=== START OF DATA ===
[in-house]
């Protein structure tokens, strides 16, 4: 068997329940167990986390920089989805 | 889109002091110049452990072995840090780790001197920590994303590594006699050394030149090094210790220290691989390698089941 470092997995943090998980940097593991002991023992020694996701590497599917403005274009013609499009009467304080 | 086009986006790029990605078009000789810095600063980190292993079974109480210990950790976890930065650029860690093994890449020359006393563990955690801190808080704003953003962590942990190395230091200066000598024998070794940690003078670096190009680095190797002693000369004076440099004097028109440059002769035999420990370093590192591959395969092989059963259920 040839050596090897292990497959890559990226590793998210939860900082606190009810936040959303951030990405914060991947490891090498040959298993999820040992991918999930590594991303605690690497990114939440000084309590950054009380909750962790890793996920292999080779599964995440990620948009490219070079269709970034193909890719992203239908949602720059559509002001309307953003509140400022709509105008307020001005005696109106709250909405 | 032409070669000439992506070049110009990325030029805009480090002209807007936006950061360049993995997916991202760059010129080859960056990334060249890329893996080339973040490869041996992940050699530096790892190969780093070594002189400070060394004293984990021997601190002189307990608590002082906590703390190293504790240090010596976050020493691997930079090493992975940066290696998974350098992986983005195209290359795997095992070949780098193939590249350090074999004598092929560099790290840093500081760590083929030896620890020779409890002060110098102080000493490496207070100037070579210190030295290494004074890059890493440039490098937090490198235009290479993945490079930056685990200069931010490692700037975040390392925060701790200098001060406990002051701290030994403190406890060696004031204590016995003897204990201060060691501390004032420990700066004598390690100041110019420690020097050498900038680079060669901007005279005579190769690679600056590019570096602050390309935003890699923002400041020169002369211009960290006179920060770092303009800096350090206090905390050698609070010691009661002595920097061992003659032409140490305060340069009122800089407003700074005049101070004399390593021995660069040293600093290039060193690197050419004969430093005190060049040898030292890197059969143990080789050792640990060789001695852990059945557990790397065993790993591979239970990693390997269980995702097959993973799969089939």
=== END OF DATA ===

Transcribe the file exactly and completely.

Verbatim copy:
[in-house]
């Protein structure tokens, strides 16, 4: 068997329940167990986390920089989805 | 889109002091110049452990072995840090780790001197920590994303590594006699050394030149090094210790220290691989390698089941 470092997995943090998980940097593991002991023992020694996701590497599917403005274009013609499009009467304080 | 086009986006790029990605078009000789810095600063980190292993079974109480210990950790976890930065650029860690093994890449020359006393563990955690801190808080704003953003962590942990190395230091200066000598024998070794940690003078670096190009680095190797002693000369004076440099004097028109440059002769035999420990370093590192591959395969092989059963259920 040839050596090897292990497959890559990226590793998210939860900082606190009810936040959303951030990405914060991947490891090498040959298993999820040992991918999930590594991303605690690497990114939440000084309590950054009380909750962790890793996920292999080779599964995440990620948009490219070079269709970034193909890719992203239908949602720059559509002001309307953003509140400022709509105008307020001005005696109106709250909405 | 032409070669000439992506070049110009990325030029805009480090002209807007936006950061360049993995997916991202760059010129080859960056990334060249890329893996080339973040490869041996992940050699530096790892190969780093070594002189400070060394004293984990021997601190002189307990608590002082906590703390190293504790240090010596976050020493691997930079090493992975940066290696998974350098992986983005195209290359795997095992070949780098193939590249350090074999004598092929560099790290840093500081760590083929030896620890020779409890002060110098102080000493490496207070100037070579210190030295290494004074890059890493440039490098937090490198235009290479993945490079930056685990200069931010490692700037975040390392925060701790200098001060406990002051701290030994403190406890060696004031204590016995003897204990201060060691501390004032420990700066004598390690100041110019420690020097050498900038680079060669901007005279005579190769690679600056590019570096602050390309935003890699923002400041020169002369211009960290006179920060770092303009800096350090206090905390050698609070010691009661002595920097061992003659032409140490305060340069009122800089407003700074005049101070004399390593021995660069040293600093290039060193690197050419004969430093005190060049040898030292890197059969143990080789050792640990060789001695852990059945557990790397065993790993591979239970990693390997269980995702097959993973799969089939």